Staff Publications

Staff Publications

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    'Staff publications' is the digital repository of Wageningen University & Research

    'Staff publications' contains references to publications authored by Wageningen University staff from 1976 onward.

    Publications authored by the staff of the Research Institutes are available from 1995 onwards.

    Full text documents are added when available. The database is updated daily and currently holds about 240,000 items, of which 72,000 in open access.

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Record number 504651
Title A prognostic model to predict the success of artificial insemination in dairy cows based on readily available data
Author(s) Rutten, C.J.; Steeneveld, W.; Vernooij, J.C.M.; Huijps, K.; Nielen, M.; Hogeveen, H.
Source Journal of Dairy Science 99 (2016)8. - ISSN 0022-0302 - p. 6764 - 6779.
DOI https://doi.org/10.3168/jds.2016-10935
Department(s) Business Economics
WASS
Publication type Refereed Article in a scientific journal
Publication year 2016
Keyword(s) Dairy - Insemination success - Prognostic model - Reproduction
Abstract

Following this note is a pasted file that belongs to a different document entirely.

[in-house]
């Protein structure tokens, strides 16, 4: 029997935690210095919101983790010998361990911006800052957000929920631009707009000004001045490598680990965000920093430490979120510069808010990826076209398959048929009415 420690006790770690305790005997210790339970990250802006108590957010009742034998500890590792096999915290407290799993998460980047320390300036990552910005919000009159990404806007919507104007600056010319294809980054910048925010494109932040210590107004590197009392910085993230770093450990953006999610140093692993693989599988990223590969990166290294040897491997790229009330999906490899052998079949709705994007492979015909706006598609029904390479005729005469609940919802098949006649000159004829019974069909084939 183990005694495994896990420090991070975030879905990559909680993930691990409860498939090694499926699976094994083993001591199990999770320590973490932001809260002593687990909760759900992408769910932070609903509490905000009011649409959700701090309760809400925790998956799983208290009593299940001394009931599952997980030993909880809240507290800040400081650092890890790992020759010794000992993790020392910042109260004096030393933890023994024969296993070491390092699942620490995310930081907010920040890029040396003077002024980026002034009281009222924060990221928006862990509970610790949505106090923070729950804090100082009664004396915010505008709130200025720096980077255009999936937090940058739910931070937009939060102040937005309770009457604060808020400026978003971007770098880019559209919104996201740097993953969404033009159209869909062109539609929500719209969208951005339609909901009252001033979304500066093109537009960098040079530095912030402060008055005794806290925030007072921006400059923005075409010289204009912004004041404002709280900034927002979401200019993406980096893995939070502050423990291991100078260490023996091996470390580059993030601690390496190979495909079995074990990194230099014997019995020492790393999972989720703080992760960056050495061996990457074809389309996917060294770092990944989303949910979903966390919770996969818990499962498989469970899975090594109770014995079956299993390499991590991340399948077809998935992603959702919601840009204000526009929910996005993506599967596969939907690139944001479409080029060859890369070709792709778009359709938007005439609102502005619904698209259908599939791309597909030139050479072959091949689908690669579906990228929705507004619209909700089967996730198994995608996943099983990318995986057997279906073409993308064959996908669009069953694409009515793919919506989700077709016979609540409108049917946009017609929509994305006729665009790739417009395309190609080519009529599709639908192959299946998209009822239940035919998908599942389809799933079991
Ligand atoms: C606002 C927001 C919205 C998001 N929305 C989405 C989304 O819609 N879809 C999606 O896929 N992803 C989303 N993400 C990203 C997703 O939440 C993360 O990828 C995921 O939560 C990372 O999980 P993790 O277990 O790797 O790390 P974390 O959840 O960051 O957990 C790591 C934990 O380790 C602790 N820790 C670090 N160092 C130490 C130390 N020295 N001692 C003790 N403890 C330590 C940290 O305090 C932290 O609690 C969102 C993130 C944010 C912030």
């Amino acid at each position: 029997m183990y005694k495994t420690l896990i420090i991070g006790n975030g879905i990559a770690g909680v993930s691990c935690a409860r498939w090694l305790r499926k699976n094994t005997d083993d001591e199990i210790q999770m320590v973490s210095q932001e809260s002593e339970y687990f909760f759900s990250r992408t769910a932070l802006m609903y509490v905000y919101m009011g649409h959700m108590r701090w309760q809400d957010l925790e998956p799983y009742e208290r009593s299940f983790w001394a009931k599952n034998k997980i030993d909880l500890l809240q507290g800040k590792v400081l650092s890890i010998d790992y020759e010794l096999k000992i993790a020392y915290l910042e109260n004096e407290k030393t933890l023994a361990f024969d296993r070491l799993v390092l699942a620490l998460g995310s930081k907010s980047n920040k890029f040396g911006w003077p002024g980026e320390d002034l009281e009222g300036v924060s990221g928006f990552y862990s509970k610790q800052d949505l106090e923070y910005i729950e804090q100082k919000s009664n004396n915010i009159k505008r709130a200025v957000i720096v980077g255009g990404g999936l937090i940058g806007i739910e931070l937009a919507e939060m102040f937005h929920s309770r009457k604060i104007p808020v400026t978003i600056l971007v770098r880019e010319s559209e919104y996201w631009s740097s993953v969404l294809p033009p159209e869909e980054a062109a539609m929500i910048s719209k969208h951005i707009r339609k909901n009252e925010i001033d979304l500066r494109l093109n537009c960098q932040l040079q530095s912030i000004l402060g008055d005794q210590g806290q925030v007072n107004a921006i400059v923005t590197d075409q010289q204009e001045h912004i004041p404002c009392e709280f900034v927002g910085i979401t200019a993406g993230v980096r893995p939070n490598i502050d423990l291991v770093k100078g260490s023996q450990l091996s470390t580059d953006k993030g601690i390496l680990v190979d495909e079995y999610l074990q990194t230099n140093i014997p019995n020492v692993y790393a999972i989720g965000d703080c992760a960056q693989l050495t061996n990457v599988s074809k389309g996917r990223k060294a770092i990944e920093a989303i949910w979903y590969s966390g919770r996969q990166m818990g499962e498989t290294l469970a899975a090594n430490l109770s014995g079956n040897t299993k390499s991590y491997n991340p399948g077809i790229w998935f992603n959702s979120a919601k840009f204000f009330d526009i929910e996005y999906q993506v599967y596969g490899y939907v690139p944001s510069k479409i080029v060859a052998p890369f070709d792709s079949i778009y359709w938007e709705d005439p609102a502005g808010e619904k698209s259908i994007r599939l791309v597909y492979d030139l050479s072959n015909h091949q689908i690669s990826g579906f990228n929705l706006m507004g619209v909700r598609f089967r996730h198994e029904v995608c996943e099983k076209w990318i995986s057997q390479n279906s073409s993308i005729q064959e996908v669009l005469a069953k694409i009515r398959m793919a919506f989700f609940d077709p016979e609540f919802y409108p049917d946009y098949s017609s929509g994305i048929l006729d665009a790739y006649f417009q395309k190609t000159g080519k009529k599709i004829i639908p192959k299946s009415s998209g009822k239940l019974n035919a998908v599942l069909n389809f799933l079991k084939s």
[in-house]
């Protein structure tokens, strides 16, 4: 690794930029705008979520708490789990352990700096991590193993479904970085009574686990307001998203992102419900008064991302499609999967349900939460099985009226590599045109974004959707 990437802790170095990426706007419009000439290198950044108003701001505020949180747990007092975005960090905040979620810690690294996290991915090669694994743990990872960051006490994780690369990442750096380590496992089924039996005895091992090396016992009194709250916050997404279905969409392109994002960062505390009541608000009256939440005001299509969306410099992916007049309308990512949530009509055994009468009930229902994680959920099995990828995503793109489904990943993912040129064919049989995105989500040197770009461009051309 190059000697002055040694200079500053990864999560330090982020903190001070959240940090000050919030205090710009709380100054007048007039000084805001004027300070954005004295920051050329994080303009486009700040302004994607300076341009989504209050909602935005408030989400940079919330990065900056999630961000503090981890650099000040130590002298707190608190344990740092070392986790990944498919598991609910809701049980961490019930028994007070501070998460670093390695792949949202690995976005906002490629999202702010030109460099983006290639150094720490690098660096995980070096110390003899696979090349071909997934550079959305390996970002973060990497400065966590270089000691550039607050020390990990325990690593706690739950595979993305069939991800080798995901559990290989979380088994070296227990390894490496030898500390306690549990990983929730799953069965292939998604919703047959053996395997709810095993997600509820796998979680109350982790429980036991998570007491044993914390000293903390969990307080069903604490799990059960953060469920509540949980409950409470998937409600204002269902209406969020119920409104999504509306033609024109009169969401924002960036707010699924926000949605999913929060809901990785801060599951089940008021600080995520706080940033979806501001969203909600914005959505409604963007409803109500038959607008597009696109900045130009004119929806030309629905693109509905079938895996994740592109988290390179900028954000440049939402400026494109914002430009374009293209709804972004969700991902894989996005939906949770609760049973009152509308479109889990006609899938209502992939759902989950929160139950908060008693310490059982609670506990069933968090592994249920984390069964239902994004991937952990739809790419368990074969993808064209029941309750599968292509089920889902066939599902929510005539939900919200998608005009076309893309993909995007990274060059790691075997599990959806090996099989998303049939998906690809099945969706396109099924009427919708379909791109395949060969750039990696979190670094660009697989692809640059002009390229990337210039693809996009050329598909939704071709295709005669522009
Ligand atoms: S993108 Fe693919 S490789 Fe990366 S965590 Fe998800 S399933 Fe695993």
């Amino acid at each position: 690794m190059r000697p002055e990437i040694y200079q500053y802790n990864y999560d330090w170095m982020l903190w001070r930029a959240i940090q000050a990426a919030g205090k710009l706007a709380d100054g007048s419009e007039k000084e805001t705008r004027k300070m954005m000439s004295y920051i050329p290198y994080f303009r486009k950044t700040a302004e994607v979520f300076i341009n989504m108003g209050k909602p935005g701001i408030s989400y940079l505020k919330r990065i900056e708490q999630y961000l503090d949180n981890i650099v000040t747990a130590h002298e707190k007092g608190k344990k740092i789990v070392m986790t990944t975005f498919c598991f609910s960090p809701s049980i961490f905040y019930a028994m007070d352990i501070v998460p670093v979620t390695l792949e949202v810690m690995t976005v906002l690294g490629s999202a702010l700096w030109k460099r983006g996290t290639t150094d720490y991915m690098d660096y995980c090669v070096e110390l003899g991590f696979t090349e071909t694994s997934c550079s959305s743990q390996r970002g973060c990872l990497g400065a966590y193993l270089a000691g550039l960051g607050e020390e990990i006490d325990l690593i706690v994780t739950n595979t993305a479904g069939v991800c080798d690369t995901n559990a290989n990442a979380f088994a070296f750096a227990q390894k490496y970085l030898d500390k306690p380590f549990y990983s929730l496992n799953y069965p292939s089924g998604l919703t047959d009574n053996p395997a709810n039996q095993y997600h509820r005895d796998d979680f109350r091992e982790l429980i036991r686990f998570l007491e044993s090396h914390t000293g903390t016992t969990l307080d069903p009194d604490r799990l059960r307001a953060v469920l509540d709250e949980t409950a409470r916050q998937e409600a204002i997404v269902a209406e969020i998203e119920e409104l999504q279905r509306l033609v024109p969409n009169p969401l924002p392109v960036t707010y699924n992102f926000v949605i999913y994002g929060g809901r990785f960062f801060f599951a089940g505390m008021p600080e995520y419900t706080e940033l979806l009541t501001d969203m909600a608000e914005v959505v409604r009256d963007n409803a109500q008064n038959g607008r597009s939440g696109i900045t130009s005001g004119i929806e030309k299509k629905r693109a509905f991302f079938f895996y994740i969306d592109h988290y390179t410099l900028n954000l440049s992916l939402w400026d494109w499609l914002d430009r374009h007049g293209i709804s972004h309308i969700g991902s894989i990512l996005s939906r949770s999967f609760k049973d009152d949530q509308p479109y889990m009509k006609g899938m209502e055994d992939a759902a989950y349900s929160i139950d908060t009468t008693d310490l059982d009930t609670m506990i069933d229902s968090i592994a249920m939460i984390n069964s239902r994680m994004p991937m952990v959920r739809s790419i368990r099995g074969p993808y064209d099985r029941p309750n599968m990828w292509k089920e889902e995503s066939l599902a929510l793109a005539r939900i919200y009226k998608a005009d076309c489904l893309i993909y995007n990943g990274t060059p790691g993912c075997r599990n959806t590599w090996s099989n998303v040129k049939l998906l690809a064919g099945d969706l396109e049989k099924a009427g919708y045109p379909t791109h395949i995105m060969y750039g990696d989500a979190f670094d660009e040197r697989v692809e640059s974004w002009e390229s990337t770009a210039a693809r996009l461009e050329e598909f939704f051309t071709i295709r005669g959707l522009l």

A prognosis of the likelihood of insemination success is valuable information for the decision to start inseminating a cow. This decision is important for the reproduction management of dairy farms. The aim of this study was to develop a prognostic model for the likelihood of successful first insemination. The parameters considered for the model are readily available on farm at the time a farmer makes breeding decisions. In the first step, variables are selected for the prognostic model that have prognostic value for the likelihood of a successful first insemination. In the second step, farm effects on the likelihood of a successful insemination are quantified and the prognostic model is cross-validated. Logistic regression with a random effect for farm was used to develop the prognostic model. Insemination and test-day milk production data from 2,000 commercial Dutch dairy farms were obtained, and 190,541 first inseminations from this data set were used for model selection. The following variables were used in the selection process: parity, days in milk, days to peak production, production level relative to herd mates, milk yield, breed of the cow, insemination season and calving season, log of the ratio of fat to protein content, and body condition score at insemination. Variables were selected in a forward selection and backward elimination, based on the Akaike information criterion. The variables that contributed most to the model were random farm effect, relative production factor, and milk yield at insemination. The parameters were estimated in a bootstrap analysis and a cross-validation was conducted within this bootstrap analysis. The parameter estimates for body condition score at insemination varied most, indicating that this effect varied most among Dutch dairy farms. The cross-validation showed that the prognosis of insemination success closely resembled the mean insemination success observed in the data set. Insemination success depends on physiological conditions of the cow, which are approximated indirectly by production and reproduction data that are routinely recorded on the farm. The model cannot be used as a detection model to distinguish cows that conceive from cows that do not. The model validation indicates, however, that routinely collected farm data and test-day milk yield records have value for the prognosis of insemination success in dairy cows.

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